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Back in June, Gustavo Niemeyer posted the following question on his Labix.org blog:
Assume uf is an unsigned integer with 64 bits that holds the IEEE-754 representation for a binary floating point number of that size.How can you tell if uf represents an integer number?I can’t talk for you, but I write business applications. I just don’t have the background to quickly knock out an answer for a question like this. Fortunately Gustavo posted the logic for the answer. I thought it would be fun to better understand the question and break down his answer. I am going to work with a 32 bit number just to make everything easier.How does the IEEE-754 standard store a floating point number in a binary format? To start I found these two pages:http://steve.hollasch.net/cgindex/coding/ieeefloat.htmlhttp://class.ece.iastate.edu/arun/CprE281_F05/ieee754/ie5.htmlThe IEEE-754 specification represents a floating point number in base 2 scientific notation using a special binary format. If you don’t know what I mean by base 2 then look at my post on Understanding Type In Go (https://www.ardanlabs.com/blog/2013/07/understanding-type-in-go.html).Scientific notation is an efficient way of writing very large or small numbers. It works by using a decimal format with a multiplier. Here are some examples:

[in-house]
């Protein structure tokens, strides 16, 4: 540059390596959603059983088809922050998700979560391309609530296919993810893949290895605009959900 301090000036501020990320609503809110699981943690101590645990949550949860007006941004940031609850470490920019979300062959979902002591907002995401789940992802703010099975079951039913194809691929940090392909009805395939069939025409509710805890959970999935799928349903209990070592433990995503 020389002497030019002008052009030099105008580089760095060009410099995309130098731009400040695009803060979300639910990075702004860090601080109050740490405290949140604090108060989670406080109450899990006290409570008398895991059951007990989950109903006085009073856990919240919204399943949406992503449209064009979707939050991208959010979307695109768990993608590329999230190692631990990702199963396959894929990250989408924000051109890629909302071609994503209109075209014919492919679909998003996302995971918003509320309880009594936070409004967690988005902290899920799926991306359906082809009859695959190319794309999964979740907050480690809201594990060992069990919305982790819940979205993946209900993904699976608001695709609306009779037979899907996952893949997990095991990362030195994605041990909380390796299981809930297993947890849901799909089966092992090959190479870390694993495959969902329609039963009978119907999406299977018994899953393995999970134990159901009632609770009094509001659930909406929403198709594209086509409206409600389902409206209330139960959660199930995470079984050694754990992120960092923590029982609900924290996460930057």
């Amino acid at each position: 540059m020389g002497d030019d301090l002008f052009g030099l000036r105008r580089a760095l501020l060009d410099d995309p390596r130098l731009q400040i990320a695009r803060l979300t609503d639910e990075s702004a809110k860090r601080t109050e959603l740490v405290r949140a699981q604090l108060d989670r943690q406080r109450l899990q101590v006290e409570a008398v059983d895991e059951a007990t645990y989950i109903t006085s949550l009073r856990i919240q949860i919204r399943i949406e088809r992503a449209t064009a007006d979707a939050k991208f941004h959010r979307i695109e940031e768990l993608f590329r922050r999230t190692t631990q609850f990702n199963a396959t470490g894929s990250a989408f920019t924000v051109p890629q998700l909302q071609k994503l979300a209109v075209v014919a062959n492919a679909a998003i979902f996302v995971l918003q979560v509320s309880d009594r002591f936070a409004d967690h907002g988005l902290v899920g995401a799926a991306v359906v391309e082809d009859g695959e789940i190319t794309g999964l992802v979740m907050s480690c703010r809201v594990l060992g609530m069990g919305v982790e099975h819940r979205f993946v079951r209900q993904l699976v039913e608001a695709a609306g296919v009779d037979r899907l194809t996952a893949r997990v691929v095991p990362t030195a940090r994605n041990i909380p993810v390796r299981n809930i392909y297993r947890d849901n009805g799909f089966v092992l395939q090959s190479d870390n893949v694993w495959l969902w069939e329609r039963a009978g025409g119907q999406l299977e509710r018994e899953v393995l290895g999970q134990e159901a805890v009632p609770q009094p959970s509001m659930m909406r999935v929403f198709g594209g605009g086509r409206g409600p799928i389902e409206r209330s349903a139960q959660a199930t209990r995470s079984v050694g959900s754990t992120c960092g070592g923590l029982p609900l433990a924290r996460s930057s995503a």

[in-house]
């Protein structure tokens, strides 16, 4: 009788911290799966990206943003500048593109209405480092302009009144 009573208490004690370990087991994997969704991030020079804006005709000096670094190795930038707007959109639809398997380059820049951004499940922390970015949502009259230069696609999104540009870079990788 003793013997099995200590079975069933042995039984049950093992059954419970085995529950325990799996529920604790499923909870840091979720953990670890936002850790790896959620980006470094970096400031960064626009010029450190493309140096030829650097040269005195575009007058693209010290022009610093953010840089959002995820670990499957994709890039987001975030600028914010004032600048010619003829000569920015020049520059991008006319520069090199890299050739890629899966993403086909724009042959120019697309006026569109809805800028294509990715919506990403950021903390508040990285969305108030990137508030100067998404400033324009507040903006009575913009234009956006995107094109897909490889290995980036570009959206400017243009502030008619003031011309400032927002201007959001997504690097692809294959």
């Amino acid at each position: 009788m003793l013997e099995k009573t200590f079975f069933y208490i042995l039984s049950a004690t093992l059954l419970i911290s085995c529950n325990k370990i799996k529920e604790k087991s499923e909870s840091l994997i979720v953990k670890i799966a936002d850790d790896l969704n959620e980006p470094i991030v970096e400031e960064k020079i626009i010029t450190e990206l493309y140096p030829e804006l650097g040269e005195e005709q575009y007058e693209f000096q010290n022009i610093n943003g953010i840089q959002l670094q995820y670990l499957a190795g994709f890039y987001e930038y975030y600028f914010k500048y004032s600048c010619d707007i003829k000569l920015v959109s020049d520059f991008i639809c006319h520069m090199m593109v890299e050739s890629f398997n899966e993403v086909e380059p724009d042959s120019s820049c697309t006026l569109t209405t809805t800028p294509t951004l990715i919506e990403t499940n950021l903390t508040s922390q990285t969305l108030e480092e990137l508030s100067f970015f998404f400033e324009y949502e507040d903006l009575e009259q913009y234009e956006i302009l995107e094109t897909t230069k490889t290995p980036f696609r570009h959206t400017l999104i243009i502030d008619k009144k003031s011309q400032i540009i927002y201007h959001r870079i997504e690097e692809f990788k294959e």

In normal scientific notation form there is always just one digit on the left side of the decimal point. For base 10 numbers that digit must be between 1 through 9 and for base 2 numbers that digit can only be 1.The entire number in scientific notation is called the Coefficient. The Mantissa is all the numbers to the right of the decimal point. These terms are important so take the time to study and understand the chart above.How we move the decimal point to that first position determines the value of the Exponent. If we have to move the decimal point to the left, the Exponent is a positive number, to the right, it is a negative number. Look at the chart above and see the Exponent value for each example.The Base and the Exponent work together in the notation. The exponent determines the "Power Of" calculation we need to perform on the base. In the first example the number 7 is multiplied by 10 (The Base) to the power of 2 (The Exponent) to get back to the original base 10 number 700. We moved the decimal point to the left two places to convert 700 to 7.00, which made the Exponent +2 and created the notation of 7e+2.The IEEE-754 standard does not store base 10 scientific notation numbers but base 2 scientific notation numbers. The last example in the chart above represents the base 10 number 0.085 in base 2 scientific notation. Let’s learn how that notation is calculated.
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